Portraits of Wildflowers

Perspectives on Nature Photography

Posts Tagged ‘water

The water without the lilies

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The previous post showed you water lilies at the Brazoria National Wildlife Refuge on October 6th. One adjacent span of water interested me in its own right because of its rippled surface. Funny, I don’t even remember a breeze, yet without one I couldn’t have recorded this textured abstraction.

© 2019 Steven Schwartzman

Written by Steve Schwartzman

November 7, 2019 at 4:30 AM

Tropical water lilies

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One prominent wildflower at the Brazoria National Wildlife Refuge on October 6th was the tropical water lily, Nymphaea elegans, which most would agree is elegant. The photograph above shows a group of those flowers opening. Next you have a me-and-my-shadow view of a mostly open flower:

And then you have a closer, more isolating, lower-angled, and limited-focus portrait:

© 2019 Steven Schwartzman

Written by Steve Schwartzman

November 6, 2019 at 4:39 AM

More birds at the Brazoria National Wildlife Refuge

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How about the long common name black-bellied whistling duck and the scientific name Dendrocygna autumnalis (whose genus confusingly means tree swan)? We saw a group of those birds at the Brazoria National Wildlife Refuge on October 6th. A quintet that I watched placidly gliding by reminded me of a longer single file I’d seen two years earlier in Alberta. (Click each picture to enlarge.)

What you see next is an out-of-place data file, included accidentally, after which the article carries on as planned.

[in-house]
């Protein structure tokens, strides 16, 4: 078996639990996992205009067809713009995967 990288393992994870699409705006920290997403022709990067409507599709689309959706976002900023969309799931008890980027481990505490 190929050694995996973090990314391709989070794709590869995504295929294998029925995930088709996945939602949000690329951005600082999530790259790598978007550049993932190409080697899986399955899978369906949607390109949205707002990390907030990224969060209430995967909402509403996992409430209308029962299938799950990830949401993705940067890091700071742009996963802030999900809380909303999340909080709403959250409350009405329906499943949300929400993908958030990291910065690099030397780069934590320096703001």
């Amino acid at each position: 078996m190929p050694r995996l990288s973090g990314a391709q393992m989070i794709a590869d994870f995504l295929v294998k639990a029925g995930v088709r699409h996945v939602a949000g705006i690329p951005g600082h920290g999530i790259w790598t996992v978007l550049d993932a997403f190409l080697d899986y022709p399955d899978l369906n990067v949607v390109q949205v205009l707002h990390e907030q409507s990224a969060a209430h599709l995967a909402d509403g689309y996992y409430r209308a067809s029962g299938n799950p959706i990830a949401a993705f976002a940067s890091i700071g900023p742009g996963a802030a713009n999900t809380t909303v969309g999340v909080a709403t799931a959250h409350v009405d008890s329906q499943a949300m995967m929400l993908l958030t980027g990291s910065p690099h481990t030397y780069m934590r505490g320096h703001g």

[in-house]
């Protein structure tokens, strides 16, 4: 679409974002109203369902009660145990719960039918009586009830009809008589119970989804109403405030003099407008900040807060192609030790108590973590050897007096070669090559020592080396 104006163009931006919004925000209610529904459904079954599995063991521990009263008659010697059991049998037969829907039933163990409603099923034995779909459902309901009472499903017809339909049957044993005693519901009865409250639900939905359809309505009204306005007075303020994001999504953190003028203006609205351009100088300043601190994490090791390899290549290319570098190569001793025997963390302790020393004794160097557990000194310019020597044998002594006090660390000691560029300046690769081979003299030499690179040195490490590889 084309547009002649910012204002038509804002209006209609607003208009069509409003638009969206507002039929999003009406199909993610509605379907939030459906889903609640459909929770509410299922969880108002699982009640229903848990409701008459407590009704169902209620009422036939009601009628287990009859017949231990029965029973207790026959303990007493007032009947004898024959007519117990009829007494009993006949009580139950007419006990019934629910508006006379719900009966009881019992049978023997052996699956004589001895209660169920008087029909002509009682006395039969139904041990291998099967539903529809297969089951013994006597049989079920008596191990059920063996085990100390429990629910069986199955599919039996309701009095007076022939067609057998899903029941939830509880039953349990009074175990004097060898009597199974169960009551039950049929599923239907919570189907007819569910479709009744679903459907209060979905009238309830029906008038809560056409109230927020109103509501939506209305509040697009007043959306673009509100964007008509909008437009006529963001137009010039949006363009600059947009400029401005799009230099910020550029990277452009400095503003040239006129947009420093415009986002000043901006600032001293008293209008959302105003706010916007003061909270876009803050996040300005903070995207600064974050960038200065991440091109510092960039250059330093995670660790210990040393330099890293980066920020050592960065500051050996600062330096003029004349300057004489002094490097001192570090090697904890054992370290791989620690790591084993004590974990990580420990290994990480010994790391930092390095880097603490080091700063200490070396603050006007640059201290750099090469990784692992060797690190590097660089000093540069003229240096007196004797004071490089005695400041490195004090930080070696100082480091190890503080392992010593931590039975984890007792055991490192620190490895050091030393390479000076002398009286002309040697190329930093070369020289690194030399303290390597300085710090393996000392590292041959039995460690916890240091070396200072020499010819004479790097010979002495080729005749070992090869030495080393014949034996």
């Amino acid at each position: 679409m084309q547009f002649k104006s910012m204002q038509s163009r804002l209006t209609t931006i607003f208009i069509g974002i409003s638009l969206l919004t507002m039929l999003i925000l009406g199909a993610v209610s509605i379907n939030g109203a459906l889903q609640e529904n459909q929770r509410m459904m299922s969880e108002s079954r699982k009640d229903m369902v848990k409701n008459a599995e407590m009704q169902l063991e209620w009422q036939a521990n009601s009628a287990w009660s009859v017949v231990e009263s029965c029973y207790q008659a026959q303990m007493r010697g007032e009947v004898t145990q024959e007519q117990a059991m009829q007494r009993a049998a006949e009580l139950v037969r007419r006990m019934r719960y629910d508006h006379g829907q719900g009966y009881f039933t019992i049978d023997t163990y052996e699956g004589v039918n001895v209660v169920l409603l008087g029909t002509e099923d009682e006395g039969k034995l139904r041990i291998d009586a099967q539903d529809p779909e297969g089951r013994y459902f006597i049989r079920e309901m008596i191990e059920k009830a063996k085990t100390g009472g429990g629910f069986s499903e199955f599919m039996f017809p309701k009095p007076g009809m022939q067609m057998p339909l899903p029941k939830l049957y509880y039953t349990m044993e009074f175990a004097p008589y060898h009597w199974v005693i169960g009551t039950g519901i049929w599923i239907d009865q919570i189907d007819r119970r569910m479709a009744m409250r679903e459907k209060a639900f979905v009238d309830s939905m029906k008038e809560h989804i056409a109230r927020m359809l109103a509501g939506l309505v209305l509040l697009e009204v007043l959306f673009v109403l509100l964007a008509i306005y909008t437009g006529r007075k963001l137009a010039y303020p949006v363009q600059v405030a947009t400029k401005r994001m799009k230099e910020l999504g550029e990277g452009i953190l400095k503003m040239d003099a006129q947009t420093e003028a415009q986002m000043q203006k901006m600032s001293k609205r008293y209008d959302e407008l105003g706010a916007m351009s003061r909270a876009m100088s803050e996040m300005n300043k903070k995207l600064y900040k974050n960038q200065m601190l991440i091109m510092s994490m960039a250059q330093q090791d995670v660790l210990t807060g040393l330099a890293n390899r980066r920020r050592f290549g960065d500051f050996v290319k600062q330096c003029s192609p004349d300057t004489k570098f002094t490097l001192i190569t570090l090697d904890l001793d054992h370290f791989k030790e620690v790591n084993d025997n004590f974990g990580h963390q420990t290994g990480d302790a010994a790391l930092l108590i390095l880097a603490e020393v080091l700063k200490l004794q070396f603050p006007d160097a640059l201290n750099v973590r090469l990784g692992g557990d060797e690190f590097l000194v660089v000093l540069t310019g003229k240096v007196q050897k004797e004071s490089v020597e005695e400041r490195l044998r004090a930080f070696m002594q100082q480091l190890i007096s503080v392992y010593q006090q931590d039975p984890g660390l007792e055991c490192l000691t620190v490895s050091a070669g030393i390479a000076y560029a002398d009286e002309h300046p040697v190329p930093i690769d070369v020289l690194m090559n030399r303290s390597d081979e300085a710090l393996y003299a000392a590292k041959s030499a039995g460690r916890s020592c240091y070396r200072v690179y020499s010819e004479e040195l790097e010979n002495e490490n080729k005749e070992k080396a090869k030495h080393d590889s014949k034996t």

As for those buds rising from the water on erect stalks, they’re Nymphaea elegans, called tropical water lilies. I’ll devote a future post to them in their own right.

© 2019 Steven Schwartzman

Written by Steve Schwartzman

October 29, 2019 at 4:44 AM

Not many people at Niagara Falls

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Okay, so this post’s title is misleading; in fact hordes of tourists were at Niagara Falls when we visited on July 25th. Nevertheless, not many people at Niagara Falls photograph the plants there, but you could count on me to get a few botanical pictures. The first one shows swamp milkweed (Asclepias incarnata) and yarrow (Achillea millefolium). In the second photo you’re seeing fruit clusters on a staghorn sumac (Rhus typhina).

Thanks to horticulturalists at the New York State Parks Department for identifying the species of the milkweed and the sumac. I didn’t ask them to try to figure out the identity of the tree whose remains you see standing below; perhaps it was another sumac.

© 2019 Steven Schwartzman

Written by Steve Schwartzman

October 12, 2019 at 4:36 AM

American Falls in warm light

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Whether you call it late afternoon or early evening, the warm light near 7PM on July 25th enhanced Niagara’s American Falls. The dark area across the upper right is the embankment on the Canadian side of the Niagara River that we’d visited earlier in the day. I’ve added another view as a reminder of the way different vantage points and compositions change the feel of a scene. The black specks in the second image are distant birds.

© 2019 Steven Schwartzman

Written by Steve Schwartzman

October 5, 2019 at 4:28 PM

Two birds soaring at Niagara Falls on July 25th

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© 2019 Steven Schwartzman

Written by Steve Schwartzman

October 1, 2019 at 4:43 AM

Inanimate and animate on the brink of the abyss

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So it’s our first close approach to Niagara’s American Falls on July 25th, and I’m noticing a tree limb on the brink of the waterfall. Eppur non si muove, and yet it doesn’t move, despite the rushing water.

And these Canada geese are calmly sure of themselves so close to the abyss:

Thanks to Shannon Westveer for identifying the birds.

© 2019 Steven Schwartzman

Written by Steve Schwartzman

September 29, 2019 at 4:37 AM

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